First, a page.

Lake Roosevelt
Administrative History
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Regaining Ground: Leases and Special Use Permits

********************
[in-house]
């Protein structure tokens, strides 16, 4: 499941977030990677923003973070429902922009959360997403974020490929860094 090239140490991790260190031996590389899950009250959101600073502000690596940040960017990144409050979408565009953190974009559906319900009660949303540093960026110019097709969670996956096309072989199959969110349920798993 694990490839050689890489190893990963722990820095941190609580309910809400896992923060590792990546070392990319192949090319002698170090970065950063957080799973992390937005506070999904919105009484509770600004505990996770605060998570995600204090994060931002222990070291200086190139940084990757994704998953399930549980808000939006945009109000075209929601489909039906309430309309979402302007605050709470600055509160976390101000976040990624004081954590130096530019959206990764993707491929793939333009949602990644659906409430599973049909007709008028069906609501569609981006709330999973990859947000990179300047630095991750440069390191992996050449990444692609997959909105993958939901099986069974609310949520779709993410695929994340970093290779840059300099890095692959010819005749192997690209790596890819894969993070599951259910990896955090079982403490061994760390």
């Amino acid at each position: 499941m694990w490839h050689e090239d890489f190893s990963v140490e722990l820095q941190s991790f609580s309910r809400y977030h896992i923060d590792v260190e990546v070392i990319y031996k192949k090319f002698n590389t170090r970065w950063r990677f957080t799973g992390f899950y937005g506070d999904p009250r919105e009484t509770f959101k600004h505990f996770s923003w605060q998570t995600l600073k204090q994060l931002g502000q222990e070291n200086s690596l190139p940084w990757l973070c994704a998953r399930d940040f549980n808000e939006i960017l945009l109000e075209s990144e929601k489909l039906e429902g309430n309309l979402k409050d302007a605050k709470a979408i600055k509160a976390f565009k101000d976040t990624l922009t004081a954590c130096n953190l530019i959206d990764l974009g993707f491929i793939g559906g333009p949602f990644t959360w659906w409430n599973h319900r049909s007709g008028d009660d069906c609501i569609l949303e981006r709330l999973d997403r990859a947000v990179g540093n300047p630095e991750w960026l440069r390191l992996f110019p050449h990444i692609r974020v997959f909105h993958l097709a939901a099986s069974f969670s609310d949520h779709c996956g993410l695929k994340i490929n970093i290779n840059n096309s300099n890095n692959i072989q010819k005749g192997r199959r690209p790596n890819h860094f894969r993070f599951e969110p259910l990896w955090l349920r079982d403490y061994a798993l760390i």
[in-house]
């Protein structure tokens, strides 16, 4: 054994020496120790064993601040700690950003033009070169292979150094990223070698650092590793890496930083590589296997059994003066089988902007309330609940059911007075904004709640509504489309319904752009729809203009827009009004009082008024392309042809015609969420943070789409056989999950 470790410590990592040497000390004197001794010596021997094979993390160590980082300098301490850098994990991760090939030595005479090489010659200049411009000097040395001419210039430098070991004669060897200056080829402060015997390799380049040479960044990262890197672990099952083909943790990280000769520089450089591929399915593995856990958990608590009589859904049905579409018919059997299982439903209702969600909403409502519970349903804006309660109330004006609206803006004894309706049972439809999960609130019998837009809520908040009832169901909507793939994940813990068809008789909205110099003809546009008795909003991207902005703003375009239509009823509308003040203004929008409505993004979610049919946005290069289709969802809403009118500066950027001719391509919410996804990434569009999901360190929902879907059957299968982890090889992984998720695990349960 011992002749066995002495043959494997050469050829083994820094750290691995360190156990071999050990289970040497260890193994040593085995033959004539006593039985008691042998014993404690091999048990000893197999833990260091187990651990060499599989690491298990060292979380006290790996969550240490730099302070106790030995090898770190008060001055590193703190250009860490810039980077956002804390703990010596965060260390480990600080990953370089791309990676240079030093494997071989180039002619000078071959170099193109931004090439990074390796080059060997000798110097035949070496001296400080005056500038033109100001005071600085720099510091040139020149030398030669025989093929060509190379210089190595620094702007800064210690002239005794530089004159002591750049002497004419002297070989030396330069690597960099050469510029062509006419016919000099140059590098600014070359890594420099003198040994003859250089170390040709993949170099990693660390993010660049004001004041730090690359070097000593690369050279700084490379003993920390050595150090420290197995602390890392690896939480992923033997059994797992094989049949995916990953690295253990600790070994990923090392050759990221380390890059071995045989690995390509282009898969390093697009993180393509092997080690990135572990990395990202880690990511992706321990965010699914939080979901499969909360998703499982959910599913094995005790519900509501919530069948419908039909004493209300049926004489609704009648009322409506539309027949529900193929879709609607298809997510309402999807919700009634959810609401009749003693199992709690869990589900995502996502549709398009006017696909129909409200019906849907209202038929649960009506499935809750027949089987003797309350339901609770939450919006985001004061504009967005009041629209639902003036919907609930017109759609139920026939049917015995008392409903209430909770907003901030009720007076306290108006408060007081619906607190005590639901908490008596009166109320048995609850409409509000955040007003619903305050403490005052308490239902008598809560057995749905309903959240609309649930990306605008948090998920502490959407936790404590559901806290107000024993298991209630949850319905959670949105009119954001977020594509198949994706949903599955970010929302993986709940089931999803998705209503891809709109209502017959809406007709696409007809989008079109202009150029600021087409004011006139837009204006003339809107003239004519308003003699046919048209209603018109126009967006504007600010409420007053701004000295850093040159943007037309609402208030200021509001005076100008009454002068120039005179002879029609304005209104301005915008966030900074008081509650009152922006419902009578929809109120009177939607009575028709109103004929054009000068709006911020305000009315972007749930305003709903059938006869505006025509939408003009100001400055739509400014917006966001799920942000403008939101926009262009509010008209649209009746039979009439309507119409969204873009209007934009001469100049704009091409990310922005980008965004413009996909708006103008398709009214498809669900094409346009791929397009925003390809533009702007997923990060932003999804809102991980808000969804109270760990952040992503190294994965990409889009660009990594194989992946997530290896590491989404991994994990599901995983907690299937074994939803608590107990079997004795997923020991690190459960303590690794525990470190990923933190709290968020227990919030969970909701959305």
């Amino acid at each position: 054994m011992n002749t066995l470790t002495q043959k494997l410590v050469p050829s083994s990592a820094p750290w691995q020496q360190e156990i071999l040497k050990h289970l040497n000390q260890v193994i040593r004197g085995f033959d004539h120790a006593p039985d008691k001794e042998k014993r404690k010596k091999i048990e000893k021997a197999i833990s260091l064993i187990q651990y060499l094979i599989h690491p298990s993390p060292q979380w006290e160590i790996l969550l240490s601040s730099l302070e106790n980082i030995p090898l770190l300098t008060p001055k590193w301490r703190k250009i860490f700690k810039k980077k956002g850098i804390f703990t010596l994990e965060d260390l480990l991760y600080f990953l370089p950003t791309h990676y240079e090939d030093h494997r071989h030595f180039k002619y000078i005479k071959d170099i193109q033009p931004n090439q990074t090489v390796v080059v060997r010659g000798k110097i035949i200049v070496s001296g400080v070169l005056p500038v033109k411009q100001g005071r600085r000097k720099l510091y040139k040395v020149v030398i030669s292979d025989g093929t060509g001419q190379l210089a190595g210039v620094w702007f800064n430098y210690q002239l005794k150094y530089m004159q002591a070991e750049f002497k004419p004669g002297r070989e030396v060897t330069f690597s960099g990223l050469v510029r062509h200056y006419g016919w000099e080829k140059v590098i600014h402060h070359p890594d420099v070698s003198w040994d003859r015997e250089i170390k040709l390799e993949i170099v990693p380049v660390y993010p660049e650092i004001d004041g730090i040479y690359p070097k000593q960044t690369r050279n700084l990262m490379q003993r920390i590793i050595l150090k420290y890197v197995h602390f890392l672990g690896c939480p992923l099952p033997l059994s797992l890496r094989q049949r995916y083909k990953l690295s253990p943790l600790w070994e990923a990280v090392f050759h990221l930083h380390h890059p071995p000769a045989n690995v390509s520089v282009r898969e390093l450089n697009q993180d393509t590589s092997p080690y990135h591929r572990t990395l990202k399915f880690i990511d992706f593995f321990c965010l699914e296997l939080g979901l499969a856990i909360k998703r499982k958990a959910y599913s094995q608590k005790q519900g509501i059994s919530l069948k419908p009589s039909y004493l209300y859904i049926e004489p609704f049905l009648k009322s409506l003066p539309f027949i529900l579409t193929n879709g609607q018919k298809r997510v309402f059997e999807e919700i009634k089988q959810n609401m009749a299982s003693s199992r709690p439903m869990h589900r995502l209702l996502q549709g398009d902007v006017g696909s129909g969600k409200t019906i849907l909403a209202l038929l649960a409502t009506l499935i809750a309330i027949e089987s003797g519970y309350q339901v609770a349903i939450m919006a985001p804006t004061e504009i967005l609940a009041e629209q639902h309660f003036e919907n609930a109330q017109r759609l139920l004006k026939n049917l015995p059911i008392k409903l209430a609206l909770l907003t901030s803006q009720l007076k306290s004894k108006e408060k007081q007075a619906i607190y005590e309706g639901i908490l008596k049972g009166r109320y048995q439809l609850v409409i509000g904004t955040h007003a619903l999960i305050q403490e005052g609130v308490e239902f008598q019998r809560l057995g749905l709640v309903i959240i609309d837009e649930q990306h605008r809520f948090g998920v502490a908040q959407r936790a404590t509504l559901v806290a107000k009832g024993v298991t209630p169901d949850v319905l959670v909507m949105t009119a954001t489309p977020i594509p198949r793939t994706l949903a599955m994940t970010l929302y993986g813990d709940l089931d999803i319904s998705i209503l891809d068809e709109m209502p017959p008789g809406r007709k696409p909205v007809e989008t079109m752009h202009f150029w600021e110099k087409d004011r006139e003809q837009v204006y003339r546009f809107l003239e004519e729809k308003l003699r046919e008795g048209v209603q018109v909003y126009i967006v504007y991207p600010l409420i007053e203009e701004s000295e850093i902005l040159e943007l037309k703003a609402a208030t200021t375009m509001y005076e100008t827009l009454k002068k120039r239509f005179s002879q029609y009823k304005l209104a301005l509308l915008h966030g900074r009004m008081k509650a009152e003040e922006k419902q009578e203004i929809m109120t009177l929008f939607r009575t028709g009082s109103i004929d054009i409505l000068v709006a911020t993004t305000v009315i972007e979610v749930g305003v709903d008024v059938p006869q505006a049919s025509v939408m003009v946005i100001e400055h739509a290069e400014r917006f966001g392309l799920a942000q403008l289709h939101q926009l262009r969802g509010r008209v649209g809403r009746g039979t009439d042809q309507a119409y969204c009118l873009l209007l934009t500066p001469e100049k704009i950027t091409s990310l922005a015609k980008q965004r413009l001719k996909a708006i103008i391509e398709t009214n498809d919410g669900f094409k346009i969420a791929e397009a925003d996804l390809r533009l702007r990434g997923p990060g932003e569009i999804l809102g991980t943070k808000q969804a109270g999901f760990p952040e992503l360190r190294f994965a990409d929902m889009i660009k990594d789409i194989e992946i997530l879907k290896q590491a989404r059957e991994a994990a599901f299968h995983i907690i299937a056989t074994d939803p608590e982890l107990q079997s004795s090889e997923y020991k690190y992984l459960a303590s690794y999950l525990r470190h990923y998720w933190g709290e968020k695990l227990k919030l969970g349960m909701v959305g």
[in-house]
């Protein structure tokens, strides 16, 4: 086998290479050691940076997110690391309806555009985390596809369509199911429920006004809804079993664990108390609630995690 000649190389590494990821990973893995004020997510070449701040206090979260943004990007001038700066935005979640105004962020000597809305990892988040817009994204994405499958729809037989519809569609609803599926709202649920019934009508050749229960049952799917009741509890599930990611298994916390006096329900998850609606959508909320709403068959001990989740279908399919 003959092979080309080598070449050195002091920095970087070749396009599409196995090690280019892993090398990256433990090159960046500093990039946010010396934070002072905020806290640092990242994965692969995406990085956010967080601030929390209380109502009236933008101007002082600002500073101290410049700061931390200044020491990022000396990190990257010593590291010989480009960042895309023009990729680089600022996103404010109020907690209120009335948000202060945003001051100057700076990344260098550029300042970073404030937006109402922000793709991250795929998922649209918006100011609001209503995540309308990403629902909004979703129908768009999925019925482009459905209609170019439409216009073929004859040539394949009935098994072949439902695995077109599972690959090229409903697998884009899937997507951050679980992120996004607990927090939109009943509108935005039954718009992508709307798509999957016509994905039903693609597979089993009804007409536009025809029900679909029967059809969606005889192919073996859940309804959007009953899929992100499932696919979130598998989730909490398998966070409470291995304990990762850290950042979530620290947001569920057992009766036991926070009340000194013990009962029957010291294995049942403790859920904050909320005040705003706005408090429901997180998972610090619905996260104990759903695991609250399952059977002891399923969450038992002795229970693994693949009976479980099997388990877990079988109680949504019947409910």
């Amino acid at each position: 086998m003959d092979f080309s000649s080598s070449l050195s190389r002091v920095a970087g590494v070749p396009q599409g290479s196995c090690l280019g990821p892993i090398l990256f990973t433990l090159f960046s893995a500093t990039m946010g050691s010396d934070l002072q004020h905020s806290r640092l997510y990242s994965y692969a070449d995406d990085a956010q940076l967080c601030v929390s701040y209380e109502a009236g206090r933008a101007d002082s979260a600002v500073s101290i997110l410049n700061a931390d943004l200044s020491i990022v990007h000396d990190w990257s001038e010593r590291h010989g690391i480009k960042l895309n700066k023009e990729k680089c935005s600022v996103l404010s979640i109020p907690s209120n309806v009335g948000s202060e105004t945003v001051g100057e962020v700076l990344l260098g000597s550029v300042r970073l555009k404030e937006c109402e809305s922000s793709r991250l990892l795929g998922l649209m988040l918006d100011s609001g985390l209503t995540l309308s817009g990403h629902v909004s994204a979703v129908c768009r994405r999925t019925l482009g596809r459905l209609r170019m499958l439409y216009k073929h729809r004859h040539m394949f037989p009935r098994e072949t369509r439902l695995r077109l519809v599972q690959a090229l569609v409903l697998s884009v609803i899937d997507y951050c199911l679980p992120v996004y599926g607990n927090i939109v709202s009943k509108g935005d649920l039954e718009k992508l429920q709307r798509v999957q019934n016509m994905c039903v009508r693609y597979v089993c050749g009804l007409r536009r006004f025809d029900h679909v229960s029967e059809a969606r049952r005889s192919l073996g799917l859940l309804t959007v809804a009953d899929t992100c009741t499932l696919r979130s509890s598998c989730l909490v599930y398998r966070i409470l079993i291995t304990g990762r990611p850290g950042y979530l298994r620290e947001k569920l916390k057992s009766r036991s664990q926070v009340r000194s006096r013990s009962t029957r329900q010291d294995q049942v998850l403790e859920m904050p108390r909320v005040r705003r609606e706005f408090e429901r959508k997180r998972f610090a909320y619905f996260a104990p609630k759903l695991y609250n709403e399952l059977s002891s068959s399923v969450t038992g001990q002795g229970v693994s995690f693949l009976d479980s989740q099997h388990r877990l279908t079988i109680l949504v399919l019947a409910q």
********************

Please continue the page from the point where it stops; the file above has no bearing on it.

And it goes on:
Many types of special use permits and leases soon will be a thing of the past at Lake Roosevelt National Recreation Area (LARO). Once considered a useful way to encourage development and use of federally owned lands, they are now seen as encouraging privatization of public lands. Over the years, such permits have allowed individuals and companies to use Lake Roosevelt shore lands for industrial, agricultural, and recreational activities. Applications for special use permits began before the National Park Service had even taken responsibility for the recreational development of the new reservoir, and uses gradually multiplied in the ensuing decades. Along with permitted activities came illegal use of federal lands, either through encroachment (an unauthorized use of public lands) or trespass (a more serious violation that usually is handled through the legal process). The problem with encroachments can be attributed partially to the physical configuration of the park, a narrow strip of land sandwiched between the high-water line and a largely unmarked boundary generally twenty feet higher in elevation. Lack of consistent policies and enforcement also contributed to the eventual proliferation of encroachment cases. Park Service philosophy and policies changed by the 1980s to restrict special uses on park lands. When LARO began to revise its policies to bring them into conformance with Park Service guidelines, the park met strong resistance from permittees, adjacent property owners, and local officials. The resulting struggle tested wills, tempers, and managerial skills and ultimately changed the appearance and operating philosophy of the park. [1]